If you are feeling overwhelmed by the sheer volume of emails then remember – it’s okay not to answer them all immediately. Set aside specific times to check your inbox, such as first thing in the morning or just before lunch. This way, emails won't be constantly on your mind and you’ll also be freeing up your time for dealing with any pressing matters.

Do you really need to hit 'send'?

You should also consider your own email-sending habits. Is the email you’re about to send actually needed? Could a quick phone call clear up the issue or resolve the problem? If you’re more efficient with your own emails, your work colleagues may well follow suit. 

Is it time to delete the app?

If it's not essential to have a work email app on your mobile phone or tablet, then you can consider uninstalling it. An inbox that is pinging notifications, at all hours of the day, can be overwhelming. If it’s not practical to uninstall the app, then limit the time you monitor your inbox out-of-hours. You'll be surprised how much this will help.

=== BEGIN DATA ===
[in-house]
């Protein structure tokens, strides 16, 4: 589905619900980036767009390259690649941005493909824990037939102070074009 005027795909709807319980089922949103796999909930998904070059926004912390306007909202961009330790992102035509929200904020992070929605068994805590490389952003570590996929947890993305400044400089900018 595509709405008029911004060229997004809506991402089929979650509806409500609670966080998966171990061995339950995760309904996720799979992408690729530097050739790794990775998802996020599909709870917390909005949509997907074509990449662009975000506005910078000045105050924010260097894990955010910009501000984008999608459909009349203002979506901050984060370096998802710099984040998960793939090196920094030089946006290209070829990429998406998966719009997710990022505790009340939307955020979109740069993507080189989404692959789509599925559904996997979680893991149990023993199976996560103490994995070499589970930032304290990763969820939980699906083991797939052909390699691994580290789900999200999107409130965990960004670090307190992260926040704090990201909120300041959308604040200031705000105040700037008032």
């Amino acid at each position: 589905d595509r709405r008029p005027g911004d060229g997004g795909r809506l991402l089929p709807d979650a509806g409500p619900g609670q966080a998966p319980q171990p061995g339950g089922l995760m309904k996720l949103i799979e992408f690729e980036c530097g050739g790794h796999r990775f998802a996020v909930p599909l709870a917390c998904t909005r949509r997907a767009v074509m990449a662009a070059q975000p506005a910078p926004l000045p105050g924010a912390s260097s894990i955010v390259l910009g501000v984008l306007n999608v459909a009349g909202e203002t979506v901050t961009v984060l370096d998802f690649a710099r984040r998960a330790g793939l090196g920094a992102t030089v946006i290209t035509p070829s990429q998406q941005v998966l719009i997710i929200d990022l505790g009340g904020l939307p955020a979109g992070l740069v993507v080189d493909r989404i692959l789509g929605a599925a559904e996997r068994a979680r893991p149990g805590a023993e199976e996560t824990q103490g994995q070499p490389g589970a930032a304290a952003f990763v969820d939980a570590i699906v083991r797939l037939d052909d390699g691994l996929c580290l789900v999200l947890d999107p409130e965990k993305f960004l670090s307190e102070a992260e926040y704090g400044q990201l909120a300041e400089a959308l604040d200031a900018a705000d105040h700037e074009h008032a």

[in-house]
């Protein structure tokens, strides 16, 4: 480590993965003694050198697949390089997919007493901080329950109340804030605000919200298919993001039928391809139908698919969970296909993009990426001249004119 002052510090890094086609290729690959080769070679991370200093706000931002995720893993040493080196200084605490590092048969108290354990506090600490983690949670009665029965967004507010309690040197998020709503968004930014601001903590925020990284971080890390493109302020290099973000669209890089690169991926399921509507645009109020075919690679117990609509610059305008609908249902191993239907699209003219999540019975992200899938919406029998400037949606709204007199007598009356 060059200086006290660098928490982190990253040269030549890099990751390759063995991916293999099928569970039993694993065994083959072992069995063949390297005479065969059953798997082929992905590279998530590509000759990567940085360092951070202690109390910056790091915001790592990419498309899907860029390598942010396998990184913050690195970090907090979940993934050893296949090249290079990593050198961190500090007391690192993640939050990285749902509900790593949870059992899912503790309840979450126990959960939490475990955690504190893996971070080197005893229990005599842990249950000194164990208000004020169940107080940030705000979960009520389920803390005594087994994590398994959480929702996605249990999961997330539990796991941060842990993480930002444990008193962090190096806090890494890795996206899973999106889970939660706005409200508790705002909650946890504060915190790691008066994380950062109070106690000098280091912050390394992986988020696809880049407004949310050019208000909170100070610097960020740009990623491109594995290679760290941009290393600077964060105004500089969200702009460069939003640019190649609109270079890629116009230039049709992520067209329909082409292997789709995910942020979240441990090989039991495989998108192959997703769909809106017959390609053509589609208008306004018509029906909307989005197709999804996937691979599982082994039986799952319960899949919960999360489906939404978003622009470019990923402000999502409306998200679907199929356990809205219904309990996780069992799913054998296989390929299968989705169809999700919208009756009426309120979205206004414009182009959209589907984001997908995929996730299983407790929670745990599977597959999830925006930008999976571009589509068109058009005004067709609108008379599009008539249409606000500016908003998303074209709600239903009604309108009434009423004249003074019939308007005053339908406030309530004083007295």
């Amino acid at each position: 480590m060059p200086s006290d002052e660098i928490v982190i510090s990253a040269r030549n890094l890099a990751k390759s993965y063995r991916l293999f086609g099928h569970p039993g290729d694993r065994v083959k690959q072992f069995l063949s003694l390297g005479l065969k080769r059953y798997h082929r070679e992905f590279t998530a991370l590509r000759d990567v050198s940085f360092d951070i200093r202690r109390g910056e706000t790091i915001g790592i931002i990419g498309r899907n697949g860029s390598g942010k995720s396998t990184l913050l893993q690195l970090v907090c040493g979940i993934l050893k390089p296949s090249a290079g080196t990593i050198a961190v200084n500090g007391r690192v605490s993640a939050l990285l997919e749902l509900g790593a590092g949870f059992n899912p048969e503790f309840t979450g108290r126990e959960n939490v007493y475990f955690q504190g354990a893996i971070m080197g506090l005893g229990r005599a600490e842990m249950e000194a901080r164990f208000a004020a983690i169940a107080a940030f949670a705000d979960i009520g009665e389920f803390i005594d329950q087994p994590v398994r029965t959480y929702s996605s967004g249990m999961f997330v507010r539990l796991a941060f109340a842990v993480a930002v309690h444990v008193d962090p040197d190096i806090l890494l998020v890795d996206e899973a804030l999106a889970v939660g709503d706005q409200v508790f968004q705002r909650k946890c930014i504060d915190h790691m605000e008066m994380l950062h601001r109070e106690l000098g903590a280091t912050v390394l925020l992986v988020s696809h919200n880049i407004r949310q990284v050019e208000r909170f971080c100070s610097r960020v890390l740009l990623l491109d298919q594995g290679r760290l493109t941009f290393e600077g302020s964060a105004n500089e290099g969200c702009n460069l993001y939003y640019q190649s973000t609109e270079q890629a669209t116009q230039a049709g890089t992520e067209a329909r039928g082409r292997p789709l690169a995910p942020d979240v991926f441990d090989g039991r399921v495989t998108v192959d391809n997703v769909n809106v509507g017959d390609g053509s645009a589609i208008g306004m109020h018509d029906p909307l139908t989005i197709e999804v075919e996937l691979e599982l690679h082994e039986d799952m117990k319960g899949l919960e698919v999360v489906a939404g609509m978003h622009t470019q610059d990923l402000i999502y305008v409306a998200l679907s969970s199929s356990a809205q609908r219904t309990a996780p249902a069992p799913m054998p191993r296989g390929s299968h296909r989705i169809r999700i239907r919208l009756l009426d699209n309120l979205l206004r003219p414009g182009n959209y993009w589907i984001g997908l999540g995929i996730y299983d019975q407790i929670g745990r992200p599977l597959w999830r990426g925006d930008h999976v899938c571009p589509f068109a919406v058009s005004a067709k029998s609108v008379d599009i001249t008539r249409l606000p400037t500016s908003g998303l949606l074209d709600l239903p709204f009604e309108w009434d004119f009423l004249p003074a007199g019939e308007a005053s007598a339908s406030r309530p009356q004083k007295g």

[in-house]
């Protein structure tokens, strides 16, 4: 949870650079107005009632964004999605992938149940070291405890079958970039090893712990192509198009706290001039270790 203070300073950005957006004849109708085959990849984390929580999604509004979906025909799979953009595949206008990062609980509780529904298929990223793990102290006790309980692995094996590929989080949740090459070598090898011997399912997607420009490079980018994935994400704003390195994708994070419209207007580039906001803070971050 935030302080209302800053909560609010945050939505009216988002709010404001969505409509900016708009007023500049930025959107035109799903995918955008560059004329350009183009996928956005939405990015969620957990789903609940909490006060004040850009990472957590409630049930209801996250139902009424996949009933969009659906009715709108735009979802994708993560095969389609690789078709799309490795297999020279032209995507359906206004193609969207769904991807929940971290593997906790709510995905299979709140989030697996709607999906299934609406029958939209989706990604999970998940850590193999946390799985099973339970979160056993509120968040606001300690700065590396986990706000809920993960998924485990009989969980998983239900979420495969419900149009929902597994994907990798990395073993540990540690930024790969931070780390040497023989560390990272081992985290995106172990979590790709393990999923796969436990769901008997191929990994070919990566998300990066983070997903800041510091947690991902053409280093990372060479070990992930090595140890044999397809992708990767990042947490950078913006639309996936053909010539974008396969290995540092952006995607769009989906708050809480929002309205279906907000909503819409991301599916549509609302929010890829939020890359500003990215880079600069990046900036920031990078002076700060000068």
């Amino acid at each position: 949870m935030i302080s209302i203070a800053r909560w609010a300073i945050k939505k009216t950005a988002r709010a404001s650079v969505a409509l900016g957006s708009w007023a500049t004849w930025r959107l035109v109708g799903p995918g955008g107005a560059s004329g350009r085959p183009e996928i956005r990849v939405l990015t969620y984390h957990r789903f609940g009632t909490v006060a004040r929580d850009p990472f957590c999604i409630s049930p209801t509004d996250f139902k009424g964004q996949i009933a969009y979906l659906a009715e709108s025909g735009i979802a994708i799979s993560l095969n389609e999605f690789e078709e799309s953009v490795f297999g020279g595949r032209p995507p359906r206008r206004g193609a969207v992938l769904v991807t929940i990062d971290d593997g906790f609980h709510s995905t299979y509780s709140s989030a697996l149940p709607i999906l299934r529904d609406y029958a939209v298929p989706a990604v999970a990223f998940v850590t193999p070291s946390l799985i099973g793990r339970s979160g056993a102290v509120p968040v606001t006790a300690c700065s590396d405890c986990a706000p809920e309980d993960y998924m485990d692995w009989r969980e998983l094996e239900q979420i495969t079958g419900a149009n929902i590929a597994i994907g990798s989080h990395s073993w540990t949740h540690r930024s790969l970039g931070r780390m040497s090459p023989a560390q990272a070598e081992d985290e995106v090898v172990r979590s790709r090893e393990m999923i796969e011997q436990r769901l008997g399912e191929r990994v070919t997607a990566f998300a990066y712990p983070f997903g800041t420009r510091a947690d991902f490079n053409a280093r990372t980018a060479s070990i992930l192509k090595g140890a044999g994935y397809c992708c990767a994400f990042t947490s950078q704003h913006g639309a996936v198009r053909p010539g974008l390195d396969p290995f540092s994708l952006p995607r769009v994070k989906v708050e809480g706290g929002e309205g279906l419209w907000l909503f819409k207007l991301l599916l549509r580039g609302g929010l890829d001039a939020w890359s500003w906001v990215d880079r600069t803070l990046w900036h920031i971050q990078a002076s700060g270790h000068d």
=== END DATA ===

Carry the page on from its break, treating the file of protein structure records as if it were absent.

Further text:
Make sure you unsubscribe from any emails that you no longer want to receive. This will prevent your inbox from getting clogged up with messages you don't need or care about. Sometimes we allow these types of emails to keep hitting our inboxes because we signed up for them initially but they now no longer hold any interest. Unsubscribe. You can do this easily by scrolling down to the bottom of an email where there should be a link to opt out of further communication.

Don't forget to delete unnecessary messages after they've been answered or dealt with in order to keep your inbox tidy and organised.


You can also take advantage of email settings such as delay sending, or scheduling. This will allow you to send at a specific time in order to prioritise tasks more effectively. This ensures you can be more strategic with where and when your energy is spent throughout the day. Many email services have features that let you schedule messages for later, as well as pause incoming emails.

Managing your inbox

In summary

If you're looking to reduce email fatigue or cut it out entirely, take some or all of the following proactive steps:

  • Organising your inboxes into categories
  • Read messages thoroughly before responding
  • Schedule time for checking your inbox
  • Send less, receive less
  • Declutter regularly
  • Remove work email apps from your mobile devices

Creative collaboration and the future digital communication